It is your fault if your child is overweight.
These are words no parent wants to hear, as no one wants to be told that they are responsible for their child suffering from a plethora of health problems as well as pervasive social stigmas.
It was the implication earlier this week, when Glasgow University published an interesting piece of research exploring the link between certain parenting practices and child obesity levels.
The scientists found mothers with lower levels of formal education were more likely to have children with a higher Body Mass Index (BMI), as their families were more likely to eat in front of the TV or to have less formally structured meal times.
While this might not be shocking to some, it shows we have gone so far in the wrong direction that we need to learn the basics all over again.
Obesity is the new cancer, the buzz issue that everyone is talking about.
Scientists have uncovered links to a threatening list of illnesses, including cancer, heart disease, and neurological and psychological conditions such as dementia and depression.
We know that Scotland has a major problem with expanding waistlines, as around 65 per cent of adults were found to be overweight or obese in 2014.
More worryingly, nearly a third of Scottish children were overweight or obese.
It can be very difficult to change the habits of a lifetime and obese children tend to grow into obese adults.
Pointing the finger or judging parents is not constructive but the Glasgow University study raises some interesting points about what can be done to help.
Firstly, education is the way forward for combatting obesity.
This doesn’t mean whether or not you have a degree, rather what you know about food and your body.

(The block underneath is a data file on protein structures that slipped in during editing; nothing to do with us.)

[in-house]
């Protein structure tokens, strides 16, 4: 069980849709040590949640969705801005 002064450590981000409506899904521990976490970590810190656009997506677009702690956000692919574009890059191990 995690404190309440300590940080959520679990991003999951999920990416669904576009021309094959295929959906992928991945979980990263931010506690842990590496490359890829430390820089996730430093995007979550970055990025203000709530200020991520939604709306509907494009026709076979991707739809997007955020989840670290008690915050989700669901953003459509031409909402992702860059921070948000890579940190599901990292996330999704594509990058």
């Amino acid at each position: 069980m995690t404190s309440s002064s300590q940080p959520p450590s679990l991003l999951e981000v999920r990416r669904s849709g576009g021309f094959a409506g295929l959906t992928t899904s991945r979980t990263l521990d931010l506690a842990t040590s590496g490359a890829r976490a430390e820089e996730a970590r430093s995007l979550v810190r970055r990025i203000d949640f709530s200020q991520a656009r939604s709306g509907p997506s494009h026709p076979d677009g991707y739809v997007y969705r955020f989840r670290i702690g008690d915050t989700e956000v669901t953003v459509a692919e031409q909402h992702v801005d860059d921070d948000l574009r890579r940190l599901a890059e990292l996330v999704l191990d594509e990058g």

Additionally we need to get parents involved in this fight as it is clear that a parent’s behaviour has a major impact on their children.
Official data points to a strong link between obesity and deprivation in Scotland, however the Glasgow experts found a stronger link between maternal education levels and obesity than household income and area deprivation.
It’s clear our society needs a lesson in how to improve our relationship with food so we can pass on better messages to our children.
As jobs have become more sedentary and days more rushed, many of us are reaching for a quick fix, which is not often the most healthy.
Self-proclaimed experts extol the virtues of giving up gluten, dairy and all manner of things, so it can be hard to know what to do.
This is where projects like the recently axed Healthier Scotland Cooking Bus can play an important role, as they teach parents and children how to prepare healthy food and to make cooking from scratch a fun thing to do.
The Scottish Government has invested heavily in improving healthy eating programmes for schools, which will hopefully start to bear fruit in a significant way.
It’s clear that we need to go back to basics in terms of both food and exercise, which is sadly far more radical than it sounds.
Obesity costs the Scottish NHS between £363 million and £600m each year, according to analysis by Obesity Action Scotland.
Imagine what good the NHS could do with that sort of money.